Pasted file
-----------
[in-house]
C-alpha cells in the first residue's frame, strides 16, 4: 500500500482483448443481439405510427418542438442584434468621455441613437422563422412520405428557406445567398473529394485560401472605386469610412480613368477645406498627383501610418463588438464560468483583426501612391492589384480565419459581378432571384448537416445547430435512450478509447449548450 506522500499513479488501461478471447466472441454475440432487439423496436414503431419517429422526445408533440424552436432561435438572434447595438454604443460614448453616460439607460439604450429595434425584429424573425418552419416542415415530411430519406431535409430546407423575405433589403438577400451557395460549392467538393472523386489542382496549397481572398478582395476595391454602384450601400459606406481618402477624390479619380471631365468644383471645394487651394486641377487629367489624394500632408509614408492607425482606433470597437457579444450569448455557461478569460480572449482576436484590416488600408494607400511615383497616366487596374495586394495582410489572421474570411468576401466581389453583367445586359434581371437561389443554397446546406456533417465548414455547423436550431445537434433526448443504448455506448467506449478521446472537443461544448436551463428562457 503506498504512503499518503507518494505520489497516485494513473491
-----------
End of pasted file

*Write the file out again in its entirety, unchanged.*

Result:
[in-house]
C-alpha cells in the first residue's frame, strides 16, 4: 500500500482483448443481439405510427418542438442584434468621455441613437422563422412520405428557406445567398473529394485560401472605386469610412480613368477645406498627383501610418463588438464560468483583426501612391492589384480565419459581378432571384448537416445547430435512450478509447449548450 506522500499513479488501461478471447466472441454475440432487439423496436414503431419517429422526445408533440424552436432561435438572434447595438454604443460614448453616460439607460439604450429595434425584429424573425418552419416542415415530411430519406431535409430546407423575405433589403438577400451557395460549392467538393472523386489542382496549397481572398478582395476595391454602384450601400459606406481618402477624390479619380471631365468644383471645394487651394486641377487629367489624394500632408509614408492607425482606433470597437457579444450569448455557461478569460480572449482576436484590416488600408494607400511615383497616366487596374495586394495582410489572421474570411468576401466581389453583367445586359434581371437561389443554397446546406456533417465548414455547423436550431445537434433526448443504448455506448467506449478521446472537443461544448436551463428562457 503506498504512503499518503507518494505520489497516485494513473491